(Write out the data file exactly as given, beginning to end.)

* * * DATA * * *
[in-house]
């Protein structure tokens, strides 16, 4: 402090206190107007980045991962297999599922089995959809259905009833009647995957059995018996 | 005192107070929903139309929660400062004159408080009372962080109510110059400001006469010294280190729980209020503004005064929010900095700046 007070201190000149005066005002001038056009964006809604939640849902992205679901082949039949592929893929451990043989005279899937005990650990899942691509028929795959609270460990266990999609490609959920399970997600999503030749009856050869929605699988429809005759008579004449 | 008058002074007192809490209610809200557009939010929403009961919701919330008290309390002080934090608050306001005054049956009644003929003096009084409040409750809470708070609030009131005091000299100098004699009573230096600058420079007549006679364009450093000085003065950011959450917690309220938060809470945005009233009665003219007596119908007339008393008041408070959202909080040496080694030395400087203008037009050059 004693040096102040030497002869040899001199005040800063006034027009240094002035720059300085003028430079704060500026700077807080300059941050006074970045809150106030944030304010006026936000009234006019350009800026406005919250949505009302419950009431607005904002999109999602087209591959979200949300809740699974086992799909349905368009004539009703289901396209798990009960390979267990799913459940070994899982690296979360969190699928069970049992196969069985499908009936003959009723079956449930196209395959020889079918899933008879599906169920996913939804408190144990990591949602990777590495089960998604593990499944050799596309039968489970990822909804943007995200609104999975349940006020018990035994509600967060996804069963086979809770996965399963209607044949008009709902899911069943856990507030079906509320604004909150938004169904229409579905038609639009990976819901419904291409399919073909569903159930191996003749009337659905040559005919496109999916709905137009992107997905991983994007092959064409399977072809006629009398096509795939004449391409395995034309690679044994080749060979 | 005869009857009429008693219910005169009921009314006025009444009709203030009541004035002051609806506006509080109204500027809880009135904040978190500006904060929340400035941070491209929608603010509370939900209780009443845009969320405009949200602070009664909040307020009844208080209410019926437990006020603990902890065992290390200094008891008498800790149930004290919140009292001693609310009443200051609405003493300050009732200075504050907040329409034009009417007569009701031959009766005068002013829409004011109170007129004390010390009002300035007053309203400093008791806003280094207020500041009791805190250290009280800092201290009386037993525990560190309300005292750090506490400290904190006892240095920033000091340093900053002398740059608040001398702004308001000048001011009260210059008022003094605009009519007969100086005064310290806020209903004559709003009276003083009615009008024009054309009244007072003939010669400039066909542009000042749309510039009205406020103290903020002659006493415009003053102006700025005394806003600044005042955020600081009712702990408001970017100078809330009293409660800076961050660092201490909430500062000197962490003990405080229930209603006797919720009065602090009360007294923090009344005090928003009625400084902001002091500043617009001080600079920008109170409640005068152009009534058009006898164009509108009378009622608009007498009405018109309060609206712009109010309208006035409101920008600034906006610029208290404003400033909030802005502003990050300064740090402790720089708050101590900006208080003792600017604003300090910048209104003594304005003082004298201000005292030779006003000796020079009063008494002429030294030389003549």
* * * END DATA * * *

[in-house]
């Protein structure tokens, strides 16, 4: 402090206190107007980045991962297999599922089995959809259905009833009647995957059995018996 | 005192107070929903139309929660400062004159408080009372962080109510110059400001006469010294280190729980209020503004005064929010900095700046 007070201190000149005066005002001038056009964006809604939640849902992205679901082949039949592929893929451990043989005279899937005990650990899942691509028929795959609270460990266990999609490609959920399970997600999503030749009856050869929605699988429809005759008579004449 | 008058002074007192809490209610809200557009939010929403009961919701919330008290309390002080934090608050306001005054049956009644003929003096009084409040409750809470708070609030009131005091000299100098004699009573230096600058420079007549006679364009450093000085003065950011959450917690309220938060809470945005009233009665003219007596119908007339008393008041408070959202909080040496080694030395400087203008037009050059 004693040096102040030497002869040899001199005040800063006034027009240094002035720059300085003028430079704060500026700077807080300059941050006074970045809150106030944030304010006026936000009234006019350009800026406005919250949505009302419950009431607005904002999109999602087209591959979200949300809740699974086992799909349905368009004539009703289901396209798990009960390979267990799913459940070994899982690296979360969190699928069970049992196969069985499908009936003959009723079956449930196209395959020889079918899933008879599906169920996913939804408190144990990591949602990777590495089960998604593990499944050799596309039968489970990822909804943007995200609104999975349940006020018990035994509600967060996804069963086979809770996965399963209607044949008009709902899911069943856990507030079906509320604004909150938004169904229409579905038609639009990976819901419904291409399919073909569903159930191996003749009337659905040559005919496109999916709905137009992107997905991983994007092959064409399977072809006629009398096509795939004449391409395995034309690679044994080749060979 | 005869009857009429008693219910005169009921009314006025009444009709203030009541004035002051609806506006509080109204500027809880009135904040978190500006904060929340400035941070491209929608603010509370939900209780009443845009969320405009949200602070009664909040307020009844208080209410019926437990006020603990902890065992290390200094008891008498800790149930004290919140009292001693609310009443200051609405003493300050009732200075504050907040329409034009009417007569009701031959009766005068002013829409004011109170007129004390010390009002300035007053309203400093008791806003280094207020500041009791805190250290009280800092201290009386037993525990560190309300005292750090506490400290904190006892240095920033000091340093900053002398740059608040001398702004308001000048001011009260210059008022003094605009009519007969100086005064310290806020209903004559709003009276003083009615009008024009054309009244007072003939010669400039066909542009000042749309510039009205406020103290903020002659006493415009003053102006700025005394806003600044005042955020600081009712702990408001970017100078809330009293409660800076961050660092201490909430500062000197962490003990405080229930209603006797919720009065602090009360007294923090009344005090928003009625400084902001002091500043617009001080600079920008109170409640005068152009009534058009006898164009509108009378009622608009007498009405018109309060609206712009109010309208006035409101920008600034906006610029208290404003400033909030802005502003990050300064740090402790720089708050101590900006208080003792600017604003300090910048209104003594304005003082004298201000005292030779006003000796020079009063008494002429030294030389003549």